This is an archived article that was published on sltrib.com in 2014, and information in the article may be outdated. It is provided only for personal research purposes and may not be reprinted.
History, it is said, always repeats. First as tragedy, later as farce.
The folks at Westbrook Elementary School in Taylorsville can thank their lucky stars that, in their case, the farce came first. It is just a question of when and, in gun-happy Utah, where the tragedy will come.
Thursday, a sixth-grade teacher was in a faculty restroom, girding herself for another day in the classroom. Her own hand gun, which she is legally allowed to have on school property because she holds a concealed carry permit, discharged, apparently by accident, wounding her in the leg.
Other members of the faculty came to her aid and she was whisked away to a nearby hospital. She was treated and released. No one else was harmed and, we are told, it is possible that none of the school's students was even aware of the incident as it happened.
Talk about dodging a bullet.
This incident should, but probably won't, bring home to all responsible parties in this state parents, teachers, school administrators and state lawmakers that a school is no place for firearms of any type, unless they are firmly secured in the holster of a trained and sworn law enforcement officer.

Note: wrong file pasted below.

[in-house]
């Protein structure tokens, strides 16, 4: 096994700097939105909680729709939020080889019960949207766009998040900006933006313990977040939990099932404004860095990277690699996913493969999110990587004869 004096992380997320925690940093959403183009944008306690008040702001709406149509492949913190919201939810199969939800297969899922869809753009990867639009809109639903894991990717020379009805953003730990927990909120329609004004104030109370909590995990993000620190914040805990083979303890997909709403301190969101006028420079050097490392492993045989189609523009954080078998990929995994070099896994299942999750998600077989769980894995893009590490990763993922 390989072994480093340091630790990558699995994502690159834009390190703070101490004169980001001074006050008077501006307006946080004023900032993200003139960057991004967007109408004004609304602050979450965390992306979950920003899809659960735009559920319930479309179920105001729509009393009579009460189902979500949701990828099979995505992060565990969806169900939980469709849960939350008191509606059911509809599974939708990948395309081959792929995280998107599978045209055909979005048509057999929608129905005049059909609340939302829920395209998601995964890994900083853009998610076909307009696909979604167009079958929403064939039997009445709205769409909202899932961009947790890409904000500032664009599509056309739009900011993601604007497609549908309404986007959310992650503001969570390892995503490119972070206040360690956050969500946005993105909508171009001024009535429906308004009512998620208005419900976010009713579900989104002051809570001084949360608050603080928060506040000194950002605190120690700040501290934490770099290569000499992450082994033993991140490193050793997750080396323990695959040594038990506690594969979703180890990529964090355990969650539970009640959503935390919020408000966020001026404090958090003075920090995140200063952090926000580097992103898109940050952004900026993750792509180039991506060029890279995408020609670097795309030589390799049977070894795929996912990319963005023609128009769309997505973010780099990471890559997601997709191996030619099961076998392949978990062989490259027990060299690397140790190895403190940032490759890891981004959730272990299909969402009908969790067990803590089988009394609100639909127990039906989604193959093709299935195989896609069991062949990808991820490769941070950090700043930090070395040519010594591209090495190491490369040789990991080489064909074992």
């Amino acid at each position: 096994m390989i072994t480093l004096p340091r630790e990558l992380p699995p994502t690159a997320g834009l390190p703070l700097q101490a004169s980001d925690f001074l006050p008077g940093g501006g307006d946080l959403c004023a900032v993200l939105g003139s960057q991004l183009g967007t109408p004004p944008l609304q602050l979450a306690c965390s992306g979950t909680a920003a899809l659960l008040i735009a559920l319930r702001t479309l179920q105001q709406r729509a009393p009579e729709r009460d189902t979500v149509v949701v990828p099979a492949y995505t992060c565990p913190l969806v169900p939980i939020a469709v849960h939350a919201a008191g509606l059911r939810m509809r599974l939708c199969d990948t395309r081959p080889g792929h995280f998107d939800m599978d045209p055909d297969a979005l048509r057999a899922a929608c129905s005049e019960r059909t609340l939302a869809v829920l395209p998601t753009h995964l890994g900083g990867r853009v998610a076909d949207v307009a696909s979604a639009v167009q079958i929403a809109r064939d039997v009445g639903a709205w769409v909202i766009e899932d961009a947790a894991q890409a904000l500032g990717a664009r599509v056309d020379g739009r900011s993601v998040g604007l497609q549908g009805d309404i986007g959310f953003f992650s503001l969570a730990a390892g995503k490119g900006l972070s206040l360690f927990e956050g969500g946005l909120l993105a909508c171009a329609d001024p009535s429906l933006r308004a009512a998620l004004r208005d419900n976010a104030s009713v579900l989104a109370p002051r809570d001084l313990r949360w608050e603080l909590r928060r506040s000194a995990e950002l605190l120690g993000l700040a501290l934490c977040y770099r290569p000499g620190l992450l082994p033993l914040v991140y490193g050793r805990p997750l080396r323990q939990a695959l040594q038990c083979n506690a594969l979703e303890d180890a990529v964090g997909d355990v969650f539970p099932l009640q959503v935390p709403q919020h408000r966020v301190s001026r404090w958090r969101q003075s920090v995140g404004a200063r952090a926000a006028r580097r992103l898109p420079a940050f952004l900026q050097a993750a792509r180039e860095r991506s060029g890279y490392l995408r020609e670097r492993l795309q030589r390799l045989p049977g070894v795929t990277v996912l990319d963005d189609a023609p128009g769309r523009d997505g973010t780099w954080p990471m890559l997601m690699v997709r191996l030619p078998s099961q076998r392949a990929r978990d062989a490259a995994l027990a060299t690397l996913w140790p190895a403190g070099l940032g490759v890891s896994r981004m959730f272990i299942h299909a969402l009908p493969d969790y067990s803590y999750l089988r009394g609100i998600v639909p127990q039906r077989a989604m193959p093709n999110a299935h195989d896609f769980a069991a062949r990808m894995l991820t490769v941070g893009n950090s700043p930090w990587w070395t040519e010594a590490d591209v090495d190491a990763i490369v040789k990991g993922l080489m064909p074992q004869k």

People who think it makes a school safer to allow teachers, administrators, janitors and lunch room ladies to pack heat on campus have watched waaaay too many James Bond movies.
The chances of such weapons being used to take down a Columbine-style attacker are, while something more than zero, cosmically less than the likelihood that they will go off by accident, fall into the hands of an angry or suicidal student or somehow play a key part in an playground dispute, lovers' quarrel, custody-fight confrontation or other situation that, absent a firearm, would have ended without bloodshed.
Carrying a concealed weapon onto the property of a school in Utah is legal for two reasons: One, people are understandably frightened of the kind of attack that left 20 children and six adults dead two years ago at the Sandy Hook Elementary in Connecticut and want to do something anything to stop the next one.
Two, no politician who wants to keep his or her job in Utah dares stand up against the Second Amendment fundamentalists who have so much political clout here. Even requiring some real firearms training for a concealed carry permit is more that the Legislature is willing to do.
It is emotion, not logic, that allows guns onto school campuses. The emotion that will follow the first accidental shooting of an innocent child will be great, too. It's only a matter of time.